Bloomberg In D.C.,
But Not in Running
In his continuing non-campaign campaign for president, New York Mayor Mike Bloomberg made his first trip to the city he purports not to want to run: Washington. In a speech at the National Press Club today and then a press conference afterward, Bloomberg laid out his proposals to reduce poverty, but also did the kind of things the declared presidential candidates are doing: lauding his own achievements and offering his views on all kinds of subjects.
Bloomberg, who has stoked speculation about a 2008 run by switching his party affiliation from Republican to independent and allowing his aides to quietly tout his prospects, said it was important in reforming health care to realize that "there is no free lunch," called for higher miles per gallon standards for cars, talked about the struggles of carmakers in Detroit ("you can't fight the marketplace") and said that while he wouldn't call for a nationwide ban on smoking in public places like he pushed through in New York, "it would be great if America did it." He was particularly exercised about immigration, not only calling anti-immigration rhetoric in the last few months "damaging," but said "the economic health of this country is based on a constant influx of immigrants."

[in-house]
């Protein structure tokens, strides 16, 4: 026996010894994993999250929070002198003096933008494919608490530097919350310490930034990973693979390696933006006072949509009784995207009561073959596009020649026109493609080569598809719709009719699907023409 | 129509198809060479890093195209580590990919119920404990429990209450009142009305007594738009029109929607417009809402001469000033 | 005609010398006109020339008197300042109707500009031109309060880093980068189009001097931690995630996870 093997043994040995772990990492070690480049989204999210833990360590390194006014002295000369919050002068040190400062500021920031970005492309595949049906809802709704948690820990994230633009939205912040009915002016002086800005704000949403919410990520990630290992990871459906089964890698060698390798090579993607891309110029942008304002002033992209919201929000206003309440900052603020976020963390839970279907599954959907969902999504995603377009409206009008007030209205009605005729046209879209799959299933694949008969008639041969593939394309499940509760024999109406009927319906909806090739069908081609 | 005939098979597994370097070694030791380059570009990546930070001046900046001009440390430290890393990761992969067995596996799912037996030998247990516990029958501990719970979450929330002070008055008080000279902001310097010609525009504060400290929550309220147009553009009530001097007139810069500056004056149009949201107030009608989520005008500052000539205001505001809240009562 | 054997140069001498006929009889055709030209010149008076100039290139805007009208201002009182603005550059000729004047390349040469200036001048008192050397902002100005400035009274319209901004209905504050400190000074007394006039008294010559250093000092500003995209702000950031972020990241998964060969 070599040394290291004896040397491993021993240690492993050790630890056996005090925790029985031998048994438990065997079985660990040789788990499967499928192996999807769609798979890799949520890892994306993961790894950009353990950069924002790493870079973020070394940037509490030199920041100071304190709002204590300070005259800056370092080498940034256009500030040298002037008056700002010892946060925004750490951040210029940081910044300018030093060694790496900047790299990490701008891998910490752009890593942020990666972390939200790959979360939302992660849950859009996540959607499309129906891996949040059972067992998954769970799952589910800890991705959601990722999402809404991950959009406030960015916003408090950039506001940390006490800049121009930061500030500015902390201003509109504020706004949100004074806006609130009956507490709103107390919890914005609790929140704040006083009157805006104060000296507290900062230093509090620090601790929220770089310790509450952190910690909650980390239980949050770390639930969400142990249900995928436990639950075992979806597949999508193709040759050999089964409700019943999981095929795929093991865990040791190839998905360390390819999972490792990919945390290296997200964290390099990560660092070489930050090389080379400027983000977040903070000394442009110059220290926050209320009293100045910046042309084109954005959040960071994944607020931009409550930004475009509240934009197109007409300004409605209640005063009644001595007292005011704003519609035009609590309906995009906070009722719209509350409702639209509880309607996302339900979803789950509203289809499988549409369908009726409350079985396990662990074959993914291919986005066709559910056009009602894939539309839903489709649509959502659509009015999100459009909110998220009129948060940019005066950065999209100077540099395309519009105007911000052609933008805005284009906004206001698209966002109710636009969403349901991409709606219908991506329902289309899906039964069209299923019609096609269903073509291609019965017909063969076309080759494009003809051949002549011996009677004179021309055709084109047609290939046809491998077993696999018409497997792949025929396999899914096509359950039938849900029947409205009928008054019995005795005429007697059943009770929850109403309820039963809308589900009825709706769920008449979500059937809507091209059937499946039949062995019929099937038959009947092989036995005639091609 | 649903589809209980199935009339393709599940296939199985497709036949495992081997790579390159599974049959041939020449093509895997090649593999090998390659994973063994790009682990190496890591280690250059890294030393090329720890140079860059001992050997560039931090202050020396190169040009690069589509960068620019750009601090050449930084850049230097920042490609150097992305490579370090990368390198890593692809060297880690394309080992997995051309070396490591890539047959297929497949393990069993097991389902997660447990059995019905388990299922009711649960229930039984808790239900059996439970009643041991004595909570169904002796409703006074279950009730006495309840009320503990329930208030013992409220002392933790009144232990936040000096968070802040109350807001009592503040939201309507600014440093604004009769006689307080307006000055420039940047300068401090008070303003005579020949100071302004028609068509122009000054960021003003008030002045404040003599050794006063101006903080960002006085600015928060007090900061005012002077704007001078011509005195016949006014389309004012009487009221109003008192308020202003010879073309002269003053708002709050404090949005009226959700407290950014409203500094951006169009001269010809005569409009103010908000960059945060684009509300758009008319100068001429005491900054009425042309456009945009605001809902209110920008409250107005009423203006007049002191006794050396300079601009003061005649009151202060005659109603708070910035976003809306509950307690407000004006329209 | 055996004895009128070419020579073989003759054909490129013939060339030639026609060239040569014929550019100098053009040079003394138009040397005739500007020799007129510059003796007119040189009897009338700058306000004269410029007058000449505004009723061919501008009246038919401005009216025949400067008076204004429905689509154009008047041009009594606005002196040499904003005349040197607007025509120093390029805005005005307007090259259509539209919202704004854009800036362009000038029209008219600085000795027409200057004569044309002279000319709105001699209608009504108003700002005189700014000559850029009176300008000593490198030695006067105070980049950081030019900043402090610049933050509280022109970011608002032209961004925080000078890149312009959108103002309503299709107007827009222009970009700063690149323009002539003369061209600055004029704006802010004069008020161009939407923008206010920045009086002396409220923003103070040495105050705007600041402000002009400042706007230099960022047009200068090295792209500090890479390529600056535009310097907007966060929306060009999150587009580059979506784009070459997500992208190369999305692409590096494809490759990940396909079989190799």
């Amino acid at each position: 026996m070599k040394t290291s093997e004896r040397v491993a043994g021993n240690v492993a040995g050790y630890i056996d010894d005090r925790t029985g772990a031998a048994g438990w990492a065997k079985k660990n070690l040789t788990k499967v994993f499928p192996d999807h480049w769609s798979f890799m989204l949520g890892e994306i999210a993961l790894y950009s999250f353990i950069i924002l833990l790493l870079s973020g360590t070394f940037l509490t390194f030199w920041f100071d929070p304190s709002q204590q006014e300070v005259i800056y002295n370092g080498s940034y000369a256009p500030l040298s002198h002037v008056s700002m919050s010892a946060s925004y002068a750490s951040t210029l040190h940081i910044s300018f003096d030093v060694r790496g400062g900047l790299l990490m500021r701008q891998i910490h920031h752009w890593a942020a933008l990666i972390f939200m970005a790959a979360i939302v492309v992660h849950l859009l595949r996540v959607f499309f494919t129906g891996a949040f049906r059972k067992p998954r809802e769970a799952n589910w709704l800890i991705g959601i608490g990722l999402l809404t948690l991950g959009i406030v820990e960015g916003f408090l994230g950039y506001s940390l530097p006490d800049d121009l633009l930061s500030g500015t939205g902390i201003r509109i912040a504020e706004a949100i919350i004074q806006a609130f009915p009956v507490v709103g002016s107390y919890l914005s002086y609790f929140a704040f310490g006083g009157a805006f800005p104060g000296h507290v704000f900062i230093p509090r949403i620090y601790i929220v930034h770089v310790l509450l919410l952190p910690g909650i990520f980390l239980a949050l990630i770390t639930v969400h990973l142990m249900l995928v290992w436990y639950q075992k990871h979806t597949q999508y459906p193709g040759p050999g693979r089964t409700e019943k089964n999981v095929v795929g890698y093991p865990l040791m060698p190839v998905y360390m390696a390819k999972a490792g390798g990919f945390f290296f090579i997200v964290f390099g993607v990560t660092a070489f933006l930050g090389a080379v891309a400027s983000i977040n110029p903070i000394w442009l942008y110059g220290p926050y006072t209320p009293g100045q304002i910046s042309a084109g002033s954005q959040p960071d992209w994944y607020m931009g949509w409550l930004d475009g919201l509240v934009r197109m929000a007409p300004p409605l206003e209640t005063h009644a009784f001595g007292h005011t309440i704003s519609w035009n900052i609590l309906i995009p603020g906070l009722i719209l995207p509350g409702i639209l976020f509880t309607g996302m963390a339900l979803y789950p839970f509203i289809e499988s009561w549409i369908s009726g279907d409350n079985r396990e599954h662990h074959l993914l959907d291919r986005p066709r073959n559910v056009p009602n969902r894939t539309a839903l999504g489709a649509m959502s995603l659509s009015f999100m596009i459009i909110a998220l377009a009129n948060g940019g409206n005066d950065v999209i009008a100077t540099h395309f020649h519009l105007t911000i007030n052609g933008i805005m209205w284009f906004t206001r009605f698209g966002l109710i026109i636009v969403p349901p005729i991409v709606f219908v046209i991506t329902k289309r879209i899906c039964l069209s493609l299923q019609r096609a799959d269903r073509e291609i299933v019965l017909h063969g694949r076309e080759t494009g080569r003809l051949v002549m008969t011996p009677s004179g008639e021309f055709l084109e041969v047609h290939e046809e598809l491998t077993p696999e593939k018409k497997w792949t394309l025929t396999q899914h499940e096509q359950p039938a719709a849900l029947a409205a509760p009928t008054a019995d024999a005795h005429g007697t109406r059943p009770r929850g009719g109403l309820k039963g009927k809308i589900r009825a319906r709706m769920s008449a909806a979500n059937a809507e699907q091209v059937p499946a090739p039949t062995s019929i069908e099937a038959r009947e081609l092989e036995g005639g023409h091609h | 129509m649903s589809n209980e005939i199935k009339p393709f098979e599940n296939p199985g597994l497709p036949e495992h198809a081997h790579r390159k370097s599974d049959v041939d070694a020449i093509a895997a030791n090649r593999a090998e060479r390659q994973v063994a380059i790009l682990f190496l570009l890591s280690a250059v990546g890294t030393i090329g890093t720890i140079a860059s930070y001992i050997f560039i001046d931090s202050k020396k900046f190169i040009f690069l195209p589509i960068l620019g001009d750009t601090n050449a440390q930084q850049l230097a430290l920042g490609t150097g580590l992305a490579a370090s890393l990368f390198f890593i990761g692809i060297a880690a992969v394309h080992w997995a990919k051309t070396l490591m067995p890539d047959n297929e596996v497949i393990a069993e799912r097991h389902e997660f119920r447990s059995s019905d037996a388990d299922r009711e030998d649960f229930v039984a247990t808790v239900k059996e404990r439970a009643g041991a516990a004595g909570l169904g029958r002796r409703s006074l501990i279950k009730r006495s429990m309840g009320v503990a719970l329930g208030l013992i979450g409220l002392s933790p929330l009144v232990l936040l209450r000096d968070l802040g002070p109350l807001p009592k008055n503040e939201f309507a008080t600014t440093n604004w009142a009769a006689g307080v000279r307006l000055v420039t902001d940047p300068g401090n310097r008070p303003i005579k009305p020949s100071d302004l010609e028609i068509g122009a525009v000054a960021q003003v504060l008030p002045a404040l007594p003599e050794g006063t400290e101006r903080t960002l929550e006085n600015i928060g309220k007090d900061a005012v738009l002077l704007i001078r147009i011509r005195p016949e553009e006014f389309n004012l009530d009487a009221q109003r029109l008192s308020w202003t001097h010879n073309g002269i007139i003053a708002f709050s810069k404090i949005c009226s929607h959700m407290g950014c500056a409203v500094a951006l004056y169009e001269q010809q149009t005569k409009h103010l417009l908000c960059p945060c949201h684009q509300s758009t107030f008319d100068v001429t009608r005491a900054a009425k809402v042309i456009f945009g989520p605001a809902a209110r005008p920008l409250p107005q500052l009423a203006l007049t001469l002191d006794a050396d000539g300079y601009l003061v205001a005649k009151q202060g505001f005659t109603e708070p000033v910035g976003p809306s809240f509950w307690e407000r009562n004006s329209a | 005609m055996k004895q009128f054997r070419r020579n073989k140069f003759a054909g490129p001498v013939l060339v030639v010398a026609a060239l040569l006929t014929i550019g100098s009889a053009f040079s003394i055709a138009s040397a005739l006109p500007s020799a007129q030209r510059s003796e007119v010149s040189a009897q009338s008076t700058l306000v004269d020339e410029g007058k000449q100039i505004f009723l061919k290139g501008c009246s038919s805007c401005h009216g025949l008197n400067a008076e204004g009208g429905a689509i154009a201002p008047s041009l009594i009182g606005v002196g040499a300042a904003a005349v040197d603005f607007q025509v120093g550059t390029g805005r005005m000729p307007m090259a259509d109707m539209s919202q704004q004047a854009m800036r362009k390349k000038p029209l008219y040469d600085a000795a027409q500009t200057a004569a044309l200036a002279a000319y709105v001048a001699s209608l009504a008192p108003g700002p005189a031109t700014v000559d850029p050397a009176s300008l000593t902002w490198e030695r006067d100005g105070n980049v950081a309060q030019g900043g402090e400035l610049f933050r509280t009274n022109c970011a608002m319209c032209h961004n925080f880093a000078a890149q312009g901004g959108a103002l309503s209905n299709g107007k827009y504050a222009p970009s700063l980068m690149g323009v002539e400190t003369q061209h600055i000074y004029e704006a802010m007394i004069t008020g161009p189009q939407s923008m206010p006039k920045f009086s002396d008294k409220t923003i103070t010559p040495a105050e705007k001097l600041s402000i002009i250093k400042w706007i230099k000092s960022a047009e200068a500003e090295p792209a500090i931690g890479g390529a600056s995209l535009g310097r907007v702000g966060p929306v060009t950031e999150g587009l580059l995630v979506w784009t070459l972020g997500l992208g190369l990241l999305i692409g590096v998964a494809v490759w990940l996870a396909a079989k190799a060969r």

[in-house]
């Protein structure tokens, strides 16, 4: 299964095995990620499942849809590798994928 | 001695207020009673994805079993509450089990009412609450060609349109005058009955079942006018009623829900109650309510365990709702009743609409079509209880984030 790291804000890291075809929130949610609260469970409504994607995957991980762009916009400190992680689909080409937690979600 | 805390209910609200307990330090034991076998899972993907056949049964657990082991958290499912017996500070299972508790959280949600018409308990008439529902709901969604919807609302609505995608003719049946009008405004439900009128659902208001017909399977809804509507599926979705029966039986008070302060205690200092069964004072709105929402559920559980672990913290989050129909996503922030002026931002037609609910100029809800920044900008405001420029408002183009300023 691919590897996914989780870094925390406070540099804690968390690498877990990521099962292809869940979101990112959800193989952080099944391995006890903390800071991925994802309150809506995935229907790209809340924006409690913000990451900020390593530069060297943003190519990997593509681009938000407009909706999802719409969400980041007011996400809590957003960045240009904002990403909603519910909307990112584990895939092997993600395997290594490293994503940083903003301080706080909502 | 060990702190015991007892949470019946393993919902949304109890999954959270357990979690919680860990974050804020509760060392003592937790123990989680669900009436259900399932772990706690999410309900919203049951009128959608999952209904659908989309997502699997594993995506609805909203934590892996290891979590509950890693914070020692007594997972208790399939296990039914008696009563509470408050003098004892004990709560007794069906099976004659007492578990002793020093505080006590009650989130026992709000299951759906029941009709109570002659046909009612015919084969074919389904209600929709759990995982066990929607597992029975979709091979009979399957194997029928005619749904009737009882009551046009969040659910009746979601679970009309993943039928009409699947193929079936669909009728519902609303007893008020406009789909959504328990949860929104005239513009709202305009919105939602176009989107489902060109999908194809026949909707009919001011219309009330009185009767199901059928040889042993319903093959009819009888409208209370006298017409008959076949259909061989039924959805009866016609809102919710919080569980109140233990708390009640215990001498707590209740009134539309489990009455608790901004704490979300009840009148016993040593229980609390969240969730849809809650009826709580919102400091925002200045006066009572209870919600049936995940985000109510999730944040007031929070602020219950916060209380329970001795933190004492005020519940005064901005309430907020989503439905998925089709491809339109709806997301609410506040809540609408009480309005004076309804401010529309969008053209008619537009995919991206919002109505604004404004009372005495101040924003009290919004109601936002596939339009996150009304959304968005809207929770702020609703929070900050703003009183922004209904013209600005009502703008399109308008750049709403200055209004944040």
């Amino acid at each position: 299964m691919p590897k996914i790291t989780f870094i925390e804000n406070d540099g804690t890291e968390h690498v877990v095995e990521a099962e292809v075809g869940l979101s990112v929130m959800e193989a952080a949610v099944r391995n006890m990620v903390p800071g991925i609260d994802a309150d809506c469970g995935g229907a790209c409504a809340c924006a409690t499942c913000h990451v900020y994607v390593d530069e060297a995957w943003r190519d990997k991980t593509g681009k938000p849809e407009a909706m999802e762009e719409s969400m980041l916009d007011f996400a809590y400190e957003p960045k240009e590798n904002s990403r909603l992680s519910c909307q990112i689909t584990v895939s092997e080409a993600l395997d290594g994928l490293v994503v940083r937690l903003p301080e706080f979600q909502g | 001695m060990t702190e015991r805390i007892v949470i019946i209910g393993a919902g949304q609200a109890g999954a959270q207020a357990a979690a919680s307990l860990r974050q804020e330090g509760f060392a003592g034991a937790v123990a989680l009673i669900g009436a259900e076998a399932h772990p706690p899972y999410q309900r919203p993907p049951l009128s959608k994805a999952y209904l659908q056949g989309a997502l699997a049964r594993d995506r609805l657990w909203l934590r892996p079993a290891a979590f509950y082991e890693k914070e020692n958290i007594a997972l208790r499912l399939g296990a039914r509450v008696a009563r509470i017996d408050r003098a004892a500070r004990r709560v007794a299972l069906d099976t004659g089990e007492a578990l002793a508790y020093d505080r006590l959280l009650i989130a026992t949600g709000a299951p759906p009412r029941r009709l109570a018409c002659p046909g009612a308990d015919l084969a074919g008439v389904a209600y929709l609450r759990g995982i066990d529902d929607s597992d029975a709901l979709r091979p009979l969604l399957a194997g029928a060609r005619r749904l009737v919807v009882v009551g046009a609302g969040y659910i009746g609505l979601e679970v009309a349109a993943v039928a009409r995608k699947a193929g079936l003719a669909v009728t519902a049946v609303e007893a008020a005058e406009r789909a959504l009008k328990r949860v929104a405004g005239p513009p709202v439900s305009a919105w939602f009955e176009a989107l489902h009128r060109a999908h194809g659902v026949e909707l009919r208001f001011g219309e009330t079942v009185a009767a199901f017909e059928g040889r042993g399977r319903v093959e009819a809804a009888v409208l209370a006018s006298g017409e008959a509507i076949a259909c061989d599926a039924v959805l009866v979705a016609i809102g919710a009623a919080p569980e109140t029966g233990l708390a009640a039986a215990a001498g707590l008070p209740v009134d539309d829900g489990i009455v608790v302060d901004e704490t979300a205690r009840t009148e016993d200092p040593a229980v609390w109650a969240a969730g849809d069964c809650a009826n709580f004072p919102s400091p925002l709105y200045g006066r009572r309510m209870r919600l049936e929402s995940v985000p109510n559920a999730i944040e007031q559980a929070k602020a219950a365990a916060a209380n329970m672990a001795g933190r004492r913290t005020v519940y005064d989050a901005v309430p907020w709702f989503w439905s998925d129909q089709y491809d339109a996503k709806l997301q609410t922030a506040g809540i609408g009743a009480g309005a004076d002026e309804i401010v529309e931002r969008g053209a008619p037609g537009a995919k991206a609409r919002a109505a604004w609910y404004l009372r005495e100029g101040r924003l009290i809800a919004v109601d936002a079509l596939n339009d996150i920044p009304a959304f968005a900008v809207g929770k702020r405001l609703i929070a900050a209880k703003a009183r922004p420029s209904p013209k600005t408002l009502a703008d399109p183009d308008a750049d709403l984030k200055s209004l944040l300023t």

The non-candidate seemed eager to talk. Not only did give an address of more than 20 minutes on poverty, but took close to a dozen questions at the press conference. He offered his thoughts on politics more generally, saying "progress is made in an evolutionary, not a revolutionary way," Sounding a bit sarcastic, he dubbed Washington the place "where all of the important decisions are made," then noted his work on problems like improving education, reducing crime and keeping streets clean. He was short on one topic, saying simply "I'm not running for my president, I plan to finish up my job" as mayor. He said speculation about a potential candidacy was driven by reporters who "have to fill inches and minutes," and then launched into a discussion about their roles in policing the proposals of the people running for president. "What you should do is try to hold them accountable," Bloomberg said.
On poverty, an issue that former North Carolina Senator John Edwards has made a focus, Bloomberg called for changing the earned income tax credit, which provides tax credits to low-income workers, by raising the ceiling by which workers can qualify for the credit from $12,000 a year to $18,000 a year. Edwards has called for increasing this credit as well.
--Perry Bacon Jr.
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